Situated In the south of France, Hérault, Languedoc invites you to experience unique and remarkable sites which have been shaped by both man and nature. Near to the Mediterranean Sea, in the mountains, towns and vineyards, a great variety of attractions await the visiter... Discover them now!
Saint Guilhem Le Désert
25 km away, in the heart of the Languedoc and the Gorges de l'Hérault, the "Grand Site of France Saint-Guilhem-le-Desert - Gorges de l'Hérault" is one of the jewels of Languedoc. It is rightly one of the Most Beautiful Villages of France. Situated between vertiginous cliffs, stretching along winding pathways, Saint-Guilhem-le-Désert grew up around Gellone Abbey, a few kilometers from the Pont du Diable, both of which are UNESCO sites grouped under the classification "Roads to Santiago de Compostela ". The mountains of Saint-Guilhem and the Pont du Diable are popular with walkers as they discover magnificent panoramas as well as rare botanical species.
La Grotte de Clamouse
An unmissable attraction and only 25km away, Clamouse is one of the most beautiful cave systems in the Lower Languedoc region. It is located between the Pont du Diable and the Grand Site of France, "Saint-Guilhem-le-Desert - Gorges de l'Hérault". Discovered in 1945 and listed as a "scientific and picturesque site" by the French ministry of ecology, the diversity of its calcite and aragonite concretions makes this a truly outstanding site. It is also distinguished in that it boasts three Michelin stars. Its series of galleries are particularly interesting for the behavior of the underground waterways that surge through here during floods, constantly adding to its beauty. Its fine, fistulous and eccentric crystallizations create a fairy tale setting with their extraordinary shapes. This "Cathedral of Time" is further enhanced by a sound and light show.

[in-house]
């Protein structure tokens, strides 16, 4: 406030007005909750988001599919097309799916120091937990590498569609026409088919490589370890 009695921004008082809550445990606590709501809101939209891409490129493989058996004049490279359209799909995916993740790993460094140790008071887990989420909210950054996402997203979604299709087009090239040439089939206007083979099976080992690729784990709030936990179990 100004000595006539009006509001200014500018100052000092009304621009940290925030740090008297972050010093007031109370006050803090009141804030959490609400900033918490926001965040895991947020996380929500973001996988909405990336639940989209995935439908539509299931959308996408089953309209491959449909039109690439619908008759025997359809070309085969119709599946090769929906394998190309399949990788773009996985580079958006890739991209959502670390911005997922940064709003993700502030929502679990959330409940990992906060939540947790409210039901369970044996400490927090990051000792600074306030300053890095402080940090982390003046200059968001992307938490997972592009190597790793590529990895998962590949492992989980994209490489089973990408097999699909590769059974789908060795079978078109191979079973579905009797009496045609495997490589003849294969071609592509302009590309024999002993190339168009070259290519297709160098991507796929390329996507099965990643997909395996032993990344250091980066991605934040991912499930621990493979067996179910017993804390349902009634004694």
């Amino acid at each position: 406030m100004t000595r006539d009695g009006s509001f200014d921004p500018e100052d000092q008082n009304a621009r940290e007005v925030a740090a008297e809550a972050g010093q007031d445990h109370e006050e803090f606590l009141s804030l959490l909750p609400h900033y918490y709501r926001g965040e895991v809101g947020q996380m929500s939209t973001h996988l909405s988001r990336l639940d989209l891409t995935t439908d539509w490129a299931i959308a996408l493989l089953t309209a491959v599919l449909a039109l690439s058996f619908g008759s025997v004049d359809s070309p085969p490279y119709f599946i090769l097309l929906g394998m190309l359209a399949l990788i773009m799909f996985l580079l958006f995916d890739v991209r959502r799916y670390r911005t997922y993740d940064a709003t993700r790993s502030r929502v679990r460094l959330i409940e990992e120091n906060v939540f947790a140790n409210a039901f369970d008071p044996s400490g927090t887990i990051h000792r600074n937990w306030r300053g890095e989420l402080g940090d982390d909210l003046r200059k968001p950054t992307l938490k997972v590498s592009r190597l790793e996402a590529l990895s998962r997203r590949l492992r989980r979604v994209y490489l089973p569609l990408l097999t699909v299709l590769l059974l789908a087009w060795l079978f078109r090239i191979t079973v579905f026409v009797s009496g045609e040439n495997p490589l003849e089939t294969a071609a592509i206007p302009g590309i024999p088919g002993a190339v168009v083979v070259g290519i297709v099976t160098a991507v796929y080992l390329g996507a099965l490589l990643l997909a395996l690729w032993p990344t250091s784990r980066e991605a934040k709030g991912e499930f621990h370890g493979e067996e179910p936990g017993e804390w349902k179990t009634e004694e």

La Grotte des Demoiselles
Situated In Languedoc, at Saint Bauzille de Putois, bordering the Hautes-Garrigues and the Cévennes in the south, the Grotte des Demoiselles is a striking sight. In the depths of Thaurac plateau, discover a real underground cathedral. Also called "the cave of the fairies". This name refers to the Occitan legends. The fairies are also called "Demoiselles". Discover impressive natural architecture: giant draperies, pillars, stalagmites and imposing stalactites. The large room called "cathedral" contains an immense concretion reminiscent of a statue of the virgin and child. Its proportions are spectacular: 120 m long, 80 m wide and 50 m high. Its surprising acoustics makes it possible to host concerts. Here is the original performance hall !
Le Cirque de Navacelles
At the heart of the Causses and Cévennes area, a classified UNESCO World Heritage site, the ‘Grand Site du Cirque de Navacelles’ was formed long ago when a meander of the river Vis carved it into the limestone of the Causse plateau. Today, the river has dried up, leaving a wonderful spectacle of nature. North of the Department of Hérault, on the border with the Gard, the river Vis dug its bed deep into the limestone of the causses (Blandas and Larzac) forming large meanders. Over time, erosion of the rock allowed the river to divert to the shortest route, thus abandoning its old bed. So was born the Cirque de Navacelles. To explore the site properly, you must go right down to the bottom of the 300m deep cirque, or circus. At the bottom, amidst an oasis of greenery beside the Vis waterfall, you'll find the village of Navacelles. There is also a nature trail, easily accessible to all. Today, the Cirque de Navacelles has the 'Grands Sites de France' label, and is proud to welcome more than 250,000 visitors each year. Since 2011, the Causse & Cévennes area surrounding the Cirque has been a classified a UNESCO World Heritage site.